Owners of the modernist icon Lever House on Park Avenue stand to make $75 million if they sell the building’s air rights under the revised Midtown East rezoning proposal, the New York Times reported.
The Bloomberg administration has proposed changes to the measure that would allow landmarks such as the 21-story Lever House, owned by the Korein family, and St. Patrick’s Cathedral to transfer their unused air rights to a slew of development sites that had been outside the range first specified in the proposal.
The city is justifying the change by saying that the money would contribute toward the upkeep of these historic buildings. But unlike landmarked institutions such as St. Patrick’s and Central Synagogue – which have been lobbying the city to relax its restrictions, as The Real Deal reported – the owners of Lever House will not plug the money back into the building, but instead pocket it.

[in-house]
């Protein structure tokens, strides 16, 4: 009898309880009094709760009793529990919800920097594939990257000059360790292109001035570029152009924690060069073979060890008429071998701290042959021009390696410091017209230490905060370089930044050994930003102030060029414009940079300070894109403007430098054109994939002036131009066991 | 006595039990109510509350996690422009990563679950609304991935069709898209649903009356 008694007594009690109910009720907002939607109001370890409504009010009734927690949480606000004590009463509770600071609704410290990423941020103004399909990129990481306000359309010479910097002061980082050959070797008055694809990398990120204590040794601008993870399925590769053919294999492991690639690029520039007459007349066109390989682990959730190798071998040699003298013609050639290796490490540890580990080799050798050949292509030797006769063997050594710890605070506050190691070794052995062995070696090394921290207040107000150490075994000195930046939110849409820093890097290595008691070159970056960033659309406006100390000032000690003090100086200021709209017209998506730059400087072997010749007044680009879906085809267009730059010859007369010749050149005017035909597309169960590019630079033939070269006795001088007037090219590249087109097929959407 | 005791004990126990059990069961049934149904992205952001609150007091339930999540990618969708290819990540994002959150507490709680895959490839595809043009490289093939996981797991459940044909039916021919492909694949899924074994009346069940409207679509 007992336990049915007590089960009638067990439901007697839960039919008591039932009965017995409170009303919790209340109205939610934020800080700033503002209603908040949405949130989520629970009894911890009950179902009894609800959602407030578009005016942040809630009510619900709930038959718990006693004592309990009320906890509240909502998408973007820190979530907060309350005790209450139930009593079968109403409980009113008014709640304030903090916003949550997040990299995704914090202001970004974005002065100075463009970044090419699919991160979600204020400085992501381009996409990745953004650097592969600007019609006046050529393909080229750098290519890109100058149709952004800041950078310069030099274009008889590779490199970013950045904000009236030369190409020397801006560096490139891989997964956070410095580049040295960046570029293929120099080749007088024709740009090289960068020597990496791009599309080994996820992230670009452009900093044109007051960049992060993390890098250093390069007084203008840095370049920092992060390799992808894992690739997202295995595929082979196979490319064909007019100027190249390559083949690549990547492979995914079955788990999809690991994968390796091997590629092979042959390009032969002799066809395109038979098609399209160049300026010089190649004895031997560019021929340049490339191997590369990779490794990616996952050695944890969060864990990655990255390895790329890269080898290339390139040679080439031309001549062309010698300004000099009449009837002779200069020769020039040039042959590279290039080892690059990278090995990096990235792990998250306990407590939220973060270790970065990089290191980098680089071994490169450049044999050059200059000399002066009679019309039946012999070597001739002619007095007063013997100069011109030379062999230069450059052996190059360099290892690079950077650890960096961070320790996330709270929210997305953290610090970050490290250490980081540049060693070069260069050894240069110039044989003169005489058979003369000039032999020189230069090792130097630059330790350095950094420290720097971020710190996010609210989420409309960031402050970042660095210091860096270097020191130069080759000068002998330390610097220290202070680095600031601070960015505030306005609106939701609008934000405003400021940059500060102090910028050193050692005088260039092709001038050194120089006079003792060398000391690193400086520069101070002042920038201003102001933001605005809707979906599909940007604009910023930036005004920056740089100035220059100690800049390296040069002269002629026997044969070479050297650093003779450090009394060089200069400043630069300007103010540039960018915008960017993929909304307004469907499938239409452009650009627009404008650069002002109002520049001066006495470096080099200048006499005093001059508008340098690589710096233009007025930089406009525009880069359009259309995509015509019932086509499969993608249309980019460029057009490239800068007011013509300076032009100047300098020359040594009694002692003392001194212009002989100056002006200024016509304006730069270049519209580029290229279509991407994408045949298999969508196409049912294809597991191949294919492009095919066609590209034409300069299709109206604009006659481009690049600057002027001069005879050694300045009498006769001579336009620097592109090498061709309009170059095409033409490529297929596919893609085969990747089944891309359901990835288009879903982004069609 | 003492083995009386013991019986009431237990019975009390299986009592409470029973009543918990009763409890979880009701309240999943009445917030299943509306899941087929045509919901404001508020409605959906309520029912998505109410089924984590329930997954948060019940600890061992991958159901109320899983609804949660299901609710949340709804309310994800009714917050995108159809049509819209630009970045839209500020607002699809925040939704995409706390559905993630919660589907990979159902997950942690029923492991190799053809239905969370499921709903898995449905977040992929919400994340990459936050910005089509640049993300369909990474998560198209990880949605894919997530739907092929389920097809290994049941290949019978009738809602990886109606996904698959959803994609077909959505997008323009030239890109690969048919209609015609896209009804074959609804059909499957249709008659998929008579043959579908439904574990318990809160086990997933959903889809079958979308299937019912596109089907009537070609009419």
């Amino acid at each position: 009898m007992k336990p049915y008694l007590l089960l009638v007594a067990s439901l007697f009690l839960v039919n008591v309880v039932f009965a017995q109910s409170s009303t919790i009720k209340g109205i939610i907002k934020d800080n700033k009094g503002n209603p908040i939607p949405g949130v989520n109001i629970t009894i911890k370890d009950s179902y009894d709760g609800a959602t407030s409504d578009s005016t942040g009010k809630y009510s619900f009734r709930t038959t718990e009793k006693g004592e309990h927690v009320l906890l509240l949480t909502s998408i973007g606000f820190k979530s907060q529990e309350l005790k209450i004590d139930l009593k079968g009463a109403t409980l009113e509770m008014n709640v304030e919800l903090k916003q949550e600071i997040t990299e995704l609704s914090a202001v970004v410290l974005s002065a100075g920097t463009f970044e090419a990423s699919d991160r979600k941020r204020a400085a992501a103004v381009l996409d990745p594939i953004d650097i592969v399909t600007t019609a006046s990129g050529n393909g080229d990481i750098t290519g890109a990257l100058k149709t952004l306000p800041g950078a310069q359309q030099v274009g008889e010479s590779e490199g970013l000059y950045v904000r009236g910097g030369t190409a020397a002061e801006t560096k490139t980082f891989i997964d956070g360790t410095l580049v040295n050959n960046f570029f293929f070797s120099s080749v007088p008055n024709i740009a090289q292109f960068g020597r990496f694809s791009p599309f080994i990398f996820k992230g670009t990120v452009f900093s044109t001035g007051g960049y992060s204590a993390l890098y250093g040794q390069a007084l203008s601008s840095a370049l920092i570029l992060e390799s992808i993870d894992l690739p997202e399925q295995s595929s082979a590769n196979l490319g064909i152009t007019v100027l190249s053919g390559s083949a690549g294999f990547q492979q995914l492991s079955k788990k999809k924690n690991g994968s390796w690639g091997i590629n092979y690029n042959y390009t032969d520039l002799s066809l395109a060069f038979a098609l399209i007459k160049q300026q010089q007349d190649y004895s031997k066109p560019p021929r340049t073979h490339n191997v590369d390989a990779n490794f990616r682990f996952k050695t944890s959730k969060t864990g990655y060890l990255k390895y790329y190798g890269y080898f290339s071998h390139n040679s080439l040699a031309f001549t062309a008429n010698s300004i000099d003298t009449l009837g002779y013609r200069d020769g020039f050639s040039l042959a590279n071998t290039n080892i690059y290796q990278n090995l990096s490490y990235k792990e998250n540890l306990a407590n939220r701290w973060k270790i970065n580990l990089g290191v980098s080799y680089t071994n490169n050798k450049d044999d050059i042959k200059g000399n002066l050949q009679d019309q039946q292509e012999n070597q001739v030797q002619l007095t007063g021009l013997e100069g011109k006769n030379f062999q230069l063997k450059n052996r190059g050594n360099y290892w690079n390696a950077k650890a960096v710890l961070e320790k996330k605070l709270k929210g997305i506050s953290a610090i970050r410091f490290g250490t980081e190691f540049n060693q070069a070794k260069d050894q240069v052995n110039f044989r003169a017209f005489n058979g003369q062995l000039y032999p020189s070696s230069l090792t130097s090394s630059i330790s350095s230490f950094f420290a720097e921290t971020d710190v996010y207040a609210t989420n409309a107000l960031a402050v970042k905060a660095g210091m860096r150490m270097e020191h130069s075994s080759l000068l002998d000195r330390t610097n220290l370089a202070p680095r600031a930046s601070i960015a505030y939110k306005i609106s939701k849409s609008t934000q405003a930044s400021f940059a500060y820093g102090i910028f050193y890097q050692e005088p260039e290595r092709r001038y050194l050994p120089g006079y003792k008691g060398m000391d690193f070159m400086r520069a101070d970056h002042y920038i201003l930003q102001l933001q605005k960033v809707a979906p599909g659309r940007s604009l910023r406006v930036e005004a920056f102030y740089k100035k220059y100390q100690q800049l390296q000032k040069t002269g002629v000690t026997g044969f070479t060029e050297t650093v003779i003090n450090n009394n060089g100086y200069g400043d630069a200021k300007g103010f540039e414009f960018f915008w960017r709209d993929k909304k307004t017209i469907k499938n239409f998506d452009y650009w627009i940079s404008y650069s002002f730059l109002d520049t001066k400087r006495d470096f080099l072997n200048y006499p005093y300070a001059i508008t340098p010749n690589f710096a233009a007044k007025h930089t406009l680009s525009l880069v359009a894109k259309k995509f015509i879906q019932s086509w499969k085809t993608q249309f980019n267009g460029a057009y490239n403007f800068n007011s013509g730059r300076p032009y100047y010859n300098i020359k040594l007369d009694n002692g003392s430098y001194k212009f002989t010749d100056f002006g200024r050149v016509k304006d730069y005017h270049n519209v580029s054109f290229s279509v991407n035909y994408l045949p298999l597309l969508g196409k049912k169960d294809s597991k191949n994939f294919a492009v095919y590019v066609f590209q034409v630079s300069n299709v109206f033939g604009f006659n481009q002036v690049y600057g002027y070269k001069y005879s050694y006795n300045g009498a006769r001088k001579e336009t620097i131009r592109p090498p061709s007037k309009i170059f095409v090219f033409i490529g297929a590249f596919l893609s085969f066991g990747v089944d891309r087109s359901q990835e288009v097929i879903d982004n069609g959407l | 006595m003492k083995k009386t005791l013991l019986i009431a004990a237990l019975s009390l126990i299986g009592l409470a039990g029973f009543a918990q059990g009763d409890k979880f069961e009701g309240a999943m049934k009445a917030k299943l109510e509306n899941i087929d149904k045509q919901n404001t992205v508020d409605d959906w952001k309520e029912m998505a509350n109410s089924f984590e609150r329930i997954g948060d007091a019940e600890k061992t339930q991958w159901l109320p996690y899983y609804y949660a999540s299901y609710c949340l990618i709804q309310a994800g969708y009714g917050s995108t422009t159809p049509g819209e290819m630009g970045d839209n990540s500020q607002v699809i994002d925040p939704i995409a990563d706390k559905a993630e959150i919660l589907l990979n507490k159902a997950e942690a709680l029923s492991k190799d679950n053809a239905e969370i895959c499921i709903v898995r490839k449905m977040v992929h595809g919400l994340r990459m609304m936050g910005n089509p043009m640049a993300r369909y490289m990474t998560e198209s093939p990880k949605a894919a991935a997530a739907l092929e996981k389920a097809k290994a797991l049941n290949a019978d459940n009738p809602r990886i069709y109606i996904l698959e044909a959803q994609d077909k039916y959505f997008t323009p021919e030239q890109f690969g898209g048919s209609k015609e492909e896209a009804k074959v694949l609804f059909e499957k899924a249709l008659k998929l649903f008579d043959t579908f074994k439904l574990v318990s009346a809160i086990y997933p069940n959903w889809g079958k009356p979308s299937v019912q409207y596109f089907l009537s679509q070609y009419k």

Critics of the revised proposal, such as State Senator Brad Hoylman, point to the case of Lever House as an example of the ill-thought-out nature of the plan.
“This exception undermines the intention of the air rights transfers for historic properties,” Hoylman told the Times. “The beneficiaries in this case don’t have an obligation to invest the proceeds in the preservation of the landmark.” [NYT] – Hiten Samtani